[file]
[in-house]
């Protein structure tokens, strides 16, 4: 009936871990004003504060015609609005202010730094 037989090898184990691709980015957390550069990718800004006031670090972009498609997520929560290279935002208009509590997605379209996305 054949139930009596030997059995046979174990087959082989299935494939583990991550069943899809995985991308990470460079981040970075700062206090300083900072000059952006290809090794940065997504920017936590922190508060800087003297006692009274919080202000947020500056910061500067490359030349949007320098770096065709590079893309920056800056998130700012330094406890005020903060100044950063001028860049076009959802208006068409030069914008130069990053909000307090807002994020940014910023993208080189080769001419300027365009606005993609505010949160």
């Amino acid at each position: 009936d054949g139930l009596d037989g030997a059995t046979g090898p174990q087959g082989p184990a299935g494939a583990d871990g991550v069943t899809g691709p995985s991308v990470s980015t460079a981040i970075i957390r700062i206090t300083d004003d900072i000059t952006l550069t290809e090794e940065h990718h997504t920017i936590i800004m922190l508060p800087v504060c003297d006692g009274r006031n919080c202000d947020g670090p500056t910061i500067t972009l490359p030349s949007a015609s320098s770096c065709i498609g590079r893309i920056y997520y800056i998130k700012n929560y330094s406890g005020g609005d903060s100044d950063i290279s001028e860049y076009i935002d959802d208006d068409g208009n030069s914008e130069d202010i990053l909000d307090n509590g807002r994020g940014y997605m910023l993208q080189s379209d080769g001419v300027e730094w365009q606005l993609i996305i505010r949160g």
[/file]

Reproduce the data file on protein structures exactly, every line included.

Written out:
[in-house]
């Protein structure tokens, strides 16, 4: 009936871990004003504060015609609005202010730094 037989090898184990691709980015957390550069990718800004006031670090972009498609997520929560290279935002208009509590997605379209996305 054949139930009596030997059995046979174990087959082989299935494939583990991550069943899809995985991308990470460079981040970075700062206090300083900072000059952006290809090794940065997504920017936590922190508060800087003297006692009274919080202000947020500056910061500067490359030349949007320098770096065709590079893309920056800056998130700012330094406890005020903060100044950063001028860049076009959802208006068409030069914008130069990053909000307090807002994020940014910023993208080189080769001419300027365009606005993609505010949160």
């Amino acid at each position: 009936d054949g139930l009596d037989g030997a059995t046979g090898p174990q087959g082989p184990a299935g494939a583990d871990g991550v069943t899809g691709p995985s991308v990470s980015t460079a981040i970075i957390r700062i206090t300083d004003d900072i000059t952006l550069t290809e090794e940065h990718h997504t920017i936590i800004m922190l508060p800087v504060c003297d006692g009274r006031n919080c202000d947020g670090p500056t910061i500067t972009l490359p030349s949007a015609s320098s770096c065709i498609g590079r893309i920056y997520y800056i998130k700012n929560y330094s406890g005020g609005d903060s100044d950063i290279s001028e860049y076009i935002d959802d208006d068409g208009n030069s914008e130069d202010i990053l909000d307090n509590g807002r994020g940014y997605m910023l993208q080189s379209d080769g001419v300027e730094w365009q606005l993609i996305i505010r949160g």